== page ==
Recently, the West Virginia Supreme Court ruled that patients can sue doctors if they became addicted to a medication the doctors prescribed even if the patients have committed crimes, such as doctor shopping, to get there.

Apparently, no one can be held responsible for their own actions anymore.

This is a serious catch-22 for doctors. On the one hand, we have ethical considerations, and oaths, to help others and relieve suffering. Now, on the flip side, doing just that can open us to legal action.

I prescribe narcotics. I try to use them judiciously, and only in people for whom other options have failed or are contraindicated. I suspect most doctors are the same. Every drug has its risks and benefits, and we try to make a calculated decision for each patient. I ask for the patient’s input, too, since he or she is the one who’ll be taking it.

I also have to depend on patients’ honesty. Patients who sell drugs to others, take more than I’ve prescribed, or use other methods of getting them (doctor shopping, buying them off the street) are all committing serious offenses. The development of monitoring databases where I can check on such behaviors has helped me catch those who’ve abused the medications.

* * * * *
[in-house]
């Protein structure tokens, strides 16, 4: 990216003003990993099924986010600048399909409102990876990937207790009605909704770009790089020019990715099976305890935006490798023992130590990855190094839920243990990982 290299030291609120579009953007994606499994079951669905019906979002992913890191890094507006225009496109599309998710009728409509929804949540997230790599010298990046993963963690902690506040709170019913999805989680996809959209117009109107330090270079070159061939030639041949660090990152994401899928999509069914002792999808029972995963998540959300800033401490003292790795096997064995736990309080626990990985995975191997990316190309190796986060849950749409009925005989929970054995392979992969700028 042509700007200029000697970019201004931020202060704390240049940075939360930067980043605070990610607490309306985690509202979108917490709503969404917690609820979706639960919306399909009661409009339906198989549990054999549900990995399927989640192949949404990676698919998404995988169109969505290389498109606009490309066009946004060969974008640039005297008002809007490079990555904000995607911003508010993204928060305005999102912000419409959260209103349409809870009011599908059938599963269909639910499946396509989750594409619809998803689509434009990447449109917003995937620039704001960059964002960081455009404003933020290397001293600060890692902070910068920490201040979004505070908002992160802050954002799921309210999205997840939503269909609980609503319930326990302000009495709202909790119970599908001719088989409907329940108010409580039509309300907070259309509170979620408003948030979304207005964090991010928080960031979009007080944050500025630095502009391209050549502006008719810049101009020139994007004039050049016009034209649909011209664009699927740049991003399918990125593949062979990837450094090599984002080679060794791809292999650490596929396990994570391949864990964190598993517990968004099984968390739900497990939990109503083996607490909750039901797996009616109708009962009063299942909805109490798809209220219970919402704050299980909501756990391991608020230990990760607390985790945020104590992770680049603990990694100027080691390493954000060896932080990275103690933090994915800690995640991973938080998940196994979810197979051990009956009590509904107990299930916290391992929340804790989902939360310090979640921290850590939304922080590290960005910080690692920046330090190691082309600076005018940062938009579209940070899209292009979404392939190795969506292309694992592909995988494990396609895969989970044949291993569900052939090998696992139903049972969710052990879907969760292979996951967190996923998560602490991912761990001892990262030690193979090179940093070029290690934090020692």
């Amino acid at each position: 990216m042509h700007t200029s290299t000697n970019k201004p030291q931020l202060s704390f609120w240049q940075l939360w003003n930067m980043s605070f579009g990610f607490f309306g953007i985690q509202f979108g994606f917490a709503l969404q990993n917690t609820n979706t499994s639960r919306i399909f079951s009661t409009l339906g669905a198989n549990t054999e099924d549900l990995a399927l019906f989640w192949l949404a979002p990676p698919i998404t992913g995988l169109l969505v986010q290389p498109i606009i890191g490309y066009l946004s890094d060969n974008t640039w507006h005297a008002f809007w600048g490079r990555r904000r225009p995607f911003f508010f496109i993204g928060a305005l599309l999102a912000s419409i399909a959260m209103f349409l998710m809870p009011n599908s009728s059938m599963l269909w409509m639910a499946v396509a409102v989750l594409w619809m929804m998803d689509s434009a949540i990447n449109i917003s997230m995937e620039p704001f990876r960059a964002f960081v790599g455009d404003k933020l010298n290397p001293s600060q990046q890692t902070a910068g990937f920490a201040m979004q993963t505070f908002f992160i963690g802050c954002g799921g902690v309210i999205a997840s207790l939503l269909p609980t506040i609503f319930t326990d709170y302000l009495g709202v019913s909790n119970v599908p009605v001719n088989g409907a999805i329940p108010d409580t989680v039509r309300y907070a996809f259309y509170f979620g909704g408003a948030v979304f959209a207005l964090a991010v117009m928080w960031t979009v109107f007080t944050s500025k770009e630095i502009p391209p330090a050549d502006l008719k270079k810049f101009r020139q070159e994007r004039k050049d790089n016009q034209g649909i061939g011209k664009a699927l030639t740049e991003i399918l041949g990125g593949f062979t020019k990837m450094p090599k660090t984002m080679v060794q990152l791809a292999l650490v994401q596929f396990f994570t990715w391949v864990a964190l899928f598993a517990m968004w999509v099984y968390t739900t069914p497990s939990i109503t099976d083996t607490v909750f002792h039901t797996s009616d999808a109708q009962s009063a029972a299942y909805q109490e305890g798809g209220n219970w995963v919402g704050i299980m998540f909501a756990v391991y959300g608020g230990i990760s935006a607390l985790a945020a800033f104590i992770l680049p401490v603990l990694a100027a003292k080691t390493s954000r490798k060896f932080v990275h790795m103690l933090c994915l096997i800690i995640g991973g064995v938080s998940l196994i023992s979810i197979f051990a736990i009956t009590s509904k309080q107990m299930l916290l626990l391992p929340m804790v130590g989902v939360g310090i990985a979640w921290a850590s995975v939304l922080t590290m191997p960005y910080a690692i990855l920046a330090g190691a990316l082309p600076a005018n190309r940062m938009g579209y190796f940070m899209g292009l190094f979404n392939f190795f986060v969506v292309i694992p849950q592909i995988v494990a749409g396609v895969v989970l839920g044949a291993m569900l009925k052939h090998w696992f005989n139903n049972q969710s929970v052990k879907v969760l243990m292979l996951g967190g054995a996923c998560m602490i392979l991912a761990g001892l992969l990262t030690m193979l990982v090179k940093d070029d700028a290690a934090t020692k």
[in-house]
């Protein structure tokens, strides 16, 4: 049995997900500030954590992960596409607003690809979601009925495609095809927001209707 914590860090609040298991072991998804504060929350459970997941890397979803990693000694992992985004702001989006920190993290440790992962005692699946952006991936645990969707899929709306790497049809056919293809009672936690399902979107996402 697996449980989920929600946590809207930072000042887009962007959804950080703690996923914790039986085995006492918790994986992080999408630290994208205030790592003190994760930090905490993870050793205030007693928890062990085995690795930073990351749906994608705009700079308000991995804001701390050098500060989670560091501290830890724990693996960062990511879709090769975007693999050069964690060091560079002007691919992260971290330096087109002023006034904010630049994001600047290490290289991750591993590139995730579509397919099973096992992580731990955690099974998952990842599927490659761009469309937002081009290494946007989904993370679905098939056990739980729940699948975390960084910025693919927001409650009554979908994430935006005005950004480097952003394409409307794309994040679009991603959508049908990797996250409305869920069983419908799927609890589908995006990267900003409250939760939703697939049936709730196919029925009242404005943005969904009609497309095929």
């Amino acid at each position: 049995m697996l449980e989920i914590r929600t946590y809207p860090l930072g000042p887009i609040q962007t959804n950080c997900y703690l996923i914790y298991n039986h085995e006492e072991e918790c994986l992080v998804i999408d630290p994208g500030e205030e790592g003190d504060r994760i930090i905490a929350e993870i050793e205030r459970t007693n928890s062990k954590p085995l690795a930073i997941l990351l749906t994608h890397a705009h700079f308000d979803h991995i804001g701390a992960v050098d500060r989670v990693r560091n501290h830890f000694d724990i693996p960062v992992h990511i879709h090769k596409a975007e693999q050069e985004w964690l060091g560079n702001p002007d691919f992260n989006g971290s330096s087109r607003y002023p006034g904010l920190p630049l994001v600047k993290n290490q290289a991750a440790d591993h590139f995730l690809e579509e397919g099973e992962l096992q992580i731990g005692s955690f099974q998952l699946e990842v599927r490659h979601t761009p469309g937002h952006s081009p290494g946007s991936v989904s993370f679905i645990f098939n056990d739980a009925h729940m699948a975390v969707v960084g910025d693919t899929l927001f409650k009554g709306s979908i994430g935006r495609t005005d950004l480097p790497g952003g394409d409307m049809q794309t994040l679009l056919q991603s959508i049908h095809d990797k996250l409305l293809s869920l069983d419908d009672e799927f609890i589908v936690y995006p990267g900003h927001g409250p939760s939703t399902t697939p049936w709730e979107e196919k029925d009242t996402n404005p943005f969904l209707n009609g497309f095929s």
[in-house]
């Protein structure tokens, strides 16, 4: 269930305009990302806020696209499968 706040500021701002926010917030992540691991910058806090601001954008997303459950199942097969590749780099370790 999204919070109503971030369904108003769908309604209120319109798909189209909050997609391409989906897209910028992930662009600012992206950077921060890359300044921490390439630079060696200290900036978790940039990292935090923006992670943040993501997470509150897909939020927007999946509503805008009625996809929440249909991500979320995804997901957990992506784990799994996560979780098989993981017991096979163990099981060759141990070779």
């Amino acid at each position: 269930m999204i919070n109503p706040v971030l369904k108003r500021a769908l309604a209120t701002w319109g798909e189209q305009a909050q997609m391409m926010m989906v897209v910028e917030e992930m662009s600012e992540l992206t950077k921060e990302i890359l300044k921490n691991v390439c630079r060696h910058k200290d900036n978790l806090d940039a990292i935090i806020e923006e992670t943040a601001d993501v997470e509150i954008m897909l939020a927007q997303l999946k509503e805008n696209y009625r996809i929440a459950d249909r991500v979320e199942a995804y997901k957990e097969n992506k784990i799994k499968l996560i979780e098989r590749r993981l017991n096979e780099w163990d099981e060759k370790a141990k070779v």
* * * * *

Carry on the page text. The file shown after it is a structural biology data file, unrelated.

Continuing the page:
One person quoted in an article about the court decision said, “I lied to everybody. I would steal. I pawned my grandma’s wedding rings. I was breaking into houses, doing anything and everything to stay high.”

So, obviously, that was all the doctor’s fault. He was trying to help her, and apparently led her to commit theft and burglary. I suppose the next step in such insanity is that he could be charged as an accomplice in her crimes. After all, it’s not her fault that she decided to steal from others.

This opens up a gold mine. Crooks obtaining narcotics through illicit means can now sue the doctors who were originally trying to help them.

How will it affect me?

I’ll likely further decrease my writing for controlled pain meds. I really can’t give up my DEA number entirely, because I need it to write for several epilepsy medications. But the use of narcotics in my practice will decline. Other docs will probably do the same.

Sadly, this only hurts those who legitimately need pain relief. It will be harder for them to find doctors willing to prescribe narcotics, and even if they do, it’s possible those physicians won’t take their insurance.

Some will say my reaction to the ruling means I don’t care, which isn’t true. I do care. I signed up for this job to help people. But I also have a family to support and protect, and have to think of them, too.

Dr. Block has a solo neurology practice in Scottsdale, Ariz.


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